Helicobacter pylori, the dominant member of the human gastric microbiota, elicits immunoregulatory responses implicated in protective versus pathological outcomes. To evaluate the role of macrophages during infection, we employed a system with a shifted proinflammatory macrophage phenotype by deleting PPARγ in myeloid cells and found a 5- to 10-fold decrease in gastric bacterial loads. Higher levels of colonization in wild-type mice were associated with increased presence of mononuclear phagocytes and in particular with the accumulation of CD11b+F4/80hiCD64+CX3CR1+ macrophages in the gastric lamina propria. Depletion of phagocytic cells by clodronate liposomes in wild-type mice resulted in a reduction of gastric H. pylori colonization compared with nontreated mice. PPARγ-deficient and macrophage-depleted mice presented decreased IL-10-mediated myeloid and T cell regulatory responses soon after infection. IL-10 neutralization during H. pylori infection led to increased IL-17-mediated responses and increased neutrophil accumulation at the gastric mucosa. In conclusion, we report the induction of IL-10-driven regulatory responses mediated by CD11b+F4/80hiCD64+CX3CR1+ mononuclear phagocytes that contribute to maintaining high levels of H. pylori loads in the stomach by modulating effector T cell responses at the gastric mucosa.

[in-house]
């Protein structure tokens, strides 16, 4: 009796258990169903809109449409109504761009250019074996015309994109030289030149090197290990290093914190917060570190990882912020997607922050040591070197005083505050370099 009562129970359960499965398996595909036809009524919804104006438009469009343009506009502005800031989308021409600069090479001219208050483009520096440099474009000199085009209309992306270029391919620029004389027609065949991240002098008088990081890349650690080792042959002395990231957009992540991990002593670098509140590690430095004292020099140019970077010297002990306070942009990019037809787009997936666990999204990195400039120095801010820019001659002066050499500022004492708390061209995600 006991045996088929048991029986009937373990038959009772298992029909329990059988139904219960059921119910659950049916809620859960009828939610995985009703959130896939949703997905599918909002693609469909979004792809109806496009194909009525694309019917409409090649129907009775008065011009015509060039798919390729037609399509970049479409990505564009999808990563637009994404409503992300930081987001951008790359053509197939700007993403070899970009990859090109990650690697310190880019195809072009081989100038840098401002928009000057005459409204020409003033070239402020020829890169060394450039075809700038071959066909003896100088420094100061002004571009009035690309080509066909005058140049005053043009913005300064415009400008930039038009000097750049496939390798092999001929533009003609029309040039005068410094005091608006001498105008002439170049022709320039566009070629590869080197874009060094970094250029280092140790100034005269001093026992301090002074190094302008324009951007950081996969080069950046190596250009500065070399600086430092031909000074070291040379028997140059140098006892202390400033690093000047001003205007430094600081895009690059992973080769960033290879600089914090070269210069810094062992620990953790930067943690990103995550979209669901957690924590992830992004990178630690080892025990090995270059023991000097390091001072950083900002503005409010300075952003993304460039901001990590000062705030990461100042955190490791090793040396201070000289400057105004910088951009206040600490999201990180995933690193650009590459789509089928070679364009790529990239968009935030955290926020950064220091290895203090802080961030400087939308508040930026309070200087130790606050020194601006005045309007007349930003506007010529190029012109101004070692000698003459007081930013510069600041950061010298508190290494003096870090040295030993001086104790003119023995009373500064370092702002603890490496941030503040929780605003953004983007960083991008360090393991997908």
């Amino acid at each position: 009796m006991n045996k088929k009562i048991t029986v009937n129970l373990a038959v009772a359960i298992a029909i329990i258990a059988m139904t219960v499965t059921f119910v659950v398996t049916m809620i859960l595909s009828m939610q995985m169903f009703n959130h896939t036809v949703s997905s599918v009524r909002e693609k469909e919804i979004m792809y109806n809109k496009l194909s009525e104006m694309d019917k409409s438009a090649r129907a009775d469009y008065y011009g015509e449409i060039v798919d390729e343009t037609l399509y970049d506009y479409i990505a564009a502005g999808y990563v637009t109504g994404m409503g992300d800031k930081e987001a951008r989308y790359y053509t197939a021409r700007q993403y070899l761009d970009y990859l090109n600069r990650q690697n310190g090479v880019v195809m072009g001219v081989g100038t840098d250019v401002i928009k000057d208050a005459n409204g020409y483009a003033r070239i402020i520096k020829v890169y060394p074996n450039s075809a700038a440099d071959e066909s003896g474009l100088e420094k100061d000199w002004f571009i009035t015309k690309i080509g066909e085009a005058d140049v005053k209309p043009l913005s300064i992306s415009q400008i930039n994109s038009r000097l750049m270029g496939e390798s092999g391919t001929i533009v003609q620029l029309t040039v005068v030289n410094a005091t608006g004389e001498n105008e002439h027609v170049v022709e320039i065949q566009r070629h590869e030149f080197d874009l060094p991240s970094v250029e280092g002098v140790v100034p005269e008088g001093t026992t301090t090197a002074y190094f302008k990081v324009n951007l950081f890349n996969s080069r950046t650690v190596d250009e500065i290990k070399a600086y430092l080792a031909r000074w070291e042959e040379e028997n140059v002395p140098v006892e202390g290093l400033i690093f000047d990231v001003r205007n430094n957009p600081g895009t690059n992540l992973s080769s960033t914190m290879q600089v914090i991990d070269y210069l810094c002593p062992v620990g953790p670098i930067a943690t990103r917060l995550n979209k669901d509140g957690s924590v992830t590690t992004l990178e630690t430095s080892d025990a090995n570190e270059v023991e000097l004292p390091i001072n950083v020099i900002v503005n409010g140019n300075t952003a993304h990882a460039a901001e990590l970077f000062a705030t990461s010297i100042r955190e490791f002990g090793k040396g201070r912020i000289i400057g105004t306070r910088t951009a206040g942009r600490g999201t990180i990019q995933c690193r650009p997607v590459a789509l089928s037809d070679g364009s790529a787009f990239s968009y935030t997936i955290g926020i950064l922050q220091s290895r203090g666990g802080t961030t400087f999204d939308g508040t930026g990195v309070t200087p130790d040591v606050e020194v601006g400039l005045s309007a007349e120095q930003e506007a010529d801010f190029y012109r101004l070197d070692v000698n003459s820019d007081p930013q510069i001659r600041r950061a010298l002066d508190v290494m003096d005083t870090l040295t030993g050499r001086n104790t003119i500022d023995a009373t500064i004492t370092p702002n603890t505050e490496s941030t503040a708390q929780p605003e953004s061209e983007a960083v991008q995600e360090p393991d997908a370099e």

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Animals, Disease Models, Animal, Flow Cytometry, Gastric Mucosa, Helicobacter Infections, Helicobacter pylori, Macrophages, Mice, Mice, Inbred C57BL